Way too often, boaters find that docking is a difficult task. So much so, that First Mates and Crew are reluctant to go boating again or, if they do, they don’t enjoy coming back to the dock.
Last summer, I watched a twin sterndrive cruiser attempt to pull into the low floating fuel dock. The wind was blowing hard off the dock, so he was coming in against the wind. He pulled up parallel to the dock and stopped so that his First Mate could perform a miracle—securing an amidships line to the low floating dock cleat from the high side deck. You guessed it, before she could do anything, the boat was blown away from the dock.
The Captain put his outside motor in forward to bring in the bow, then neutral. Next he pulled the outside motor in reverse to bring in the stern, a maneuver that helped the wind blow him further from the dock.
As most boaters know, when you screw up, there are “experts” everywhere telling you what you should do or should have done. The five “expert” advice tips he got that day from the five coaches on the picnic table, are:
- You should buy a bow thruster. That will solve your problem.
- You should come in “hotter” (faster) to counteract the wind.
- You should have more crew.
- You should have come in bow first (into the wind) then secure a bow line and pivot against it.
- You should have come in stern first (stern into the wind) then secure a stern line to pivot against.
A bow thruster, as suggested by expert #1 would probably help in a future docking but not necessary. Learning how to dock in all winds is by far the better choice, and is much cheaper than installing a bow thruster.
Coming in “hotter” (faster) to counteract the wind, might work if the First Mate was positioned at the same height as the dock for quick securing of a stern line.
Having more crew might work if they are agile and trained to quickly secure the lines before the wind blows the cruiser off the dock.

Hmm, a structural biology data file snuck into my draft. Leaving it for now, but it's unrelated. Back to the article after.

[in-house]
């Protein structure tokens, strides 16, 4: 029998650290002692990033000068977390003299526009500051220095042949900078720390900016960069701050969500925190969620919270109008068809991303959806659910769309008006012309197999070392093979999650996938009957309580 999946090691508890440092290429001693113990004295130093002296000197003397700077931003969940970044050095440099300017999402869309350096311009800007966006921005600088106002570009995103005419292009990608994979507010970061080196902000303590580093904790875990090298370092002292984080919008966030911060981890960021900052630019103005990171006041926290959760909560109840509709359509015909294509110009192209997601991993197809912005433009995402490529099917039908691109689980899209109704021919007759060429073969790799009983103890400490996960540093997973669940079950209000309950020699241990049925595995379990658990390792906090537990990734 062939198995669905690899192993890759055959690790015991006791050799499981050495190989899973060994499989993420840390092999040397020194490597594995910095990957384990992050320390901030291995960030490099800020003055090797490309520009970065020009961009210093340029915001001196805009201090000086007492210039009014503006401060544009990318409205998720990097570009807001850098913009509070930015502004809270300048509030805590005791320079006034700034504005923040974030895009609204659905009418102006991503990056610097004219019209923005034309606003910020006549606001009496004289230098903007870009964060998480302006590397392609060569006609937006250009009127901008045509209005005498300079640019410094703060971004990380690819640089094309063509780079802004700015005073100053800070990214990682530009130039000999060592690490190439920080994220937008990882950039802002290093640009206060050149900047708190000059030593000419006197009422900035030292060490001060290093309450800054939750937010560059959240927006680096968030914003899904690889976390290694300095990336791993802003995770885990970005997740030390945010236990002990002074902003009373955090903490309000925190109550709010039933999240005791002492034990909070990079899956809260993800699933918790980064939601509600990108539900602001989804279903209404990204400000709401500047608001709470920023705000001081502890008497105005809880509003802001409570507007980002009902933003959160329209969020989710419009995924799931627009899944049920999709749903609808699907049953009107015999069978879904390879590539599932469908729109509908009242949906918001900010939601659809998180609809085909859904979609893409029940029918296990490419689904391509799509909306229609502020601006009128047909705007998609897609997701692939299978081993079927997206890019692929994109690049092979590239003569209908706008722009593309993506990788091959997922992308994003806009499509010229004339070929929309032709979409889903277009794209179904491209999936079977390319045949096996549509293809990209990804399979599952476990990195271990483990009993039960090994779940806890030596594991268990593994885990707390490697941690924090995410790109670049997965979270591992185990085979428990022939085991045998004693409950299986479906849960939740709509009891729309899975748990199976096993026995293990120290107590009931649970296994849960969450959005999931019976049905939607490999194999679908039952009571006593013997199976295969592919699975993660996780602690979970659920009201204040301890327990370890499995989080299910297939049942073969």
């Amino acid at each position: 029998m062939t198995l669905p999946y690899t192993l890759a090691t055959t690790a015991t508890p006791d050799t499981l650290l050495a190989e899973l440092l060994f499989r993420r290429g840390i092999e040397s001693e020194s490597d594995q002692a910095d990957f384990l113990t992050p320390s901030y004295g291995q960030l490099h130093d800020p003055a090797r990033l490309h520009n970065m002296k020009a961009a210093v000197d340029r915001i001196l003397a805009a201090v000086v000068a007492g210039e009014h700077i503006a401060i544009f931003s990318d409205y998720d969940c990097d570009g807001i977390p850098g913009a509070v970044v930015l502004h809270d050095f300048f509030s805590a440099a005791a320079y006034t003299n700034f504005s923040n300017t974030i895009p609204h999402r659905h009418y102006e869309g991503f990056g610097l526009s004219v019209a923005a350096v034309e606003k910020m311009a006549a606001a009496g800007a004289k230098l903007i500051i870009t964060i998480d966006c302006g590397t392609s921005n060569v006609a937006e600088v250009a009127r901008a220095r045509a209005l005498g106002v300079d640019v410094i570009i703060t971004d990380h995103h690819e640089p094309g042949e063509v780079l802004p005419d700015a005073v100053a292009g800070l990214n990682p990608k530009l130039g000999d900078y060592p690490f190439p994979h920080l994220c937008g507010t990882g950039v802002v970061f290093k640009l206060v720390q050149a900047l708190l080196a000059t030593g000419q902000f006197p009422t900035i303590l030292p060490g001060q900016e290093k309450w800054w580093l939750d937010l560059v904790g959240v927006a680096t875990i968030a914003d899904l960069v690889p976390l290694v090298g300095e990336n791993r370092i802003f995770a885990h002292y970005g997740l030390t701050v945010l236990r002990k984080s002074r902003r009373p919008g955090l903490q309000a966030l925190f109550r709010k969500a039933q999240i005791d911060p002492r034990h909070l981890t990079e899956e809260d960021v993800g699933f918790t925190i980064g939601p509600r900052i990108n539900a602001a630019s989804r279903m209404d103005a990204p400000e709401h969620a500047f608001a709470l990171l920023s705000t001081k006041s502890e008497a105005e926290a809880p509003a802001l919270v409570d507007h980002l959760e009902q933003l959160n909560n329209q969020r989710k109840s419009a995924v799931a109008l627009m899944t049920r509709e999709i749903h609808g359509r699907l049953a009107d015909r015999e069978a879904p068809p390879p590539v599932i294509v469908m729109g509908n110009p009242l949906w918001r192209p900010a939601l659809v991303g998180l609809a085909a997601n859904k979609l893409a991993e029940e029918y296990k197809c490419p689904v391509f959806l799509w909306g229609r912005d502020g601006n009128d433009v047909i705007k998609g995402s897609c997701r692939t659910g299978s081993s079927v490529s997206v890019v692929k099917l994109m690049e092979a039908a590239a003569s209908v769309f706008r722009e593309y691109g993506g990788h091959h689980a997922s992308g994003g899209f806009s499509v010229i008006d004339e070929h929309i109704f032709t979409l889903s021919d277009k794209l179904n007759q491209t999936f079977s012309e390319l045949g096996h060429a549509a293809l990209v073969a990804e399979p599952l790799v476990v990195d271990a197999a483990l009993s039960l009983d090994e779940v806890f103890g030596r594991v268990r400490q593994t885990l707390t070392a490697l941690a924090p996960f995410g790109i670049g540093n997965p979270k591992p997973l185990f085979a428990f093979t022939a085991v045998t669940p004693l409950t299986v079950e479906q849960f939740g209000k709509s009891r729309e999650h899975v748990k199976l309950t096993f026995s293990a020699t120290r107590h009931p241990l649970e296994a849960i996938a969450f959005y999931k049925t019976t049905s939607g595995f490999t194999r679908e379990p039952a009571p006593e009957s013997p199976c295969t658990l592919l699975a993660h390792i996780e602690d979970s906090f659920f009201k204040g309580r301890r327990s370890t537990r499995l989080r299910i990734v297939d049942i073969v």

Expert #4 says to come in bow first and secure a bow line. How can you do that when the bow is several feet higher than the dock? Even if your First Mate did manage to lasso the cleat and tie it, pivoting on that line could be a real problem if the space you are in isn’t long enough.
If he came in stern first as suggested by Expert#5, his First Mate would have to be positioned on the swim platform wherever she could hang on with one hand and tie the line to the low floating dock cleat with the other. With wind usually comes rough water making falling a real possibility, so hanging on is a must.
How would you come in to this fuel dock with your twin sterndrive and why?
Send us your best solution for docking a twin sterndrive parallel at a low floating fuel dock when the wind is blowing you straight off the dock.
Keep in mind that there is only enough room between the two other boats to fit your cruiser plus about 10′ of wiggle room.
Docking should be easy and not feared.
There should be no yelling, swearing, jumping, boat hooks, bionics, dock helpers, guesswork or embarrassment. Obviously, there are different ways to approach and tie to this fuel dock—some are easy, but most are difficult and may require several attempts.
“Docking Your Twin Sterndrive” e-Lesson , covers docking in detailed, step-by-step instructions, in all wind conditions with pictures and diagrams to show you how to dock easily and safely. Once you have learned the techniques in ” Docking Your Twin Sterndrive “, you will be able to approach and tie at a fuel dock like the one in this scenario with an off dock wind, without any problem.
Master Doug Dawson’s proven docking techniques and you and your crew won’t fear docking, you’ll dock with confidence and be the envy of your boating friends—even the “expert” coaches on the picnic table.
Docking is Easy or Difficult−it’s your choice!
For all other drive systems see Docking e-Lessons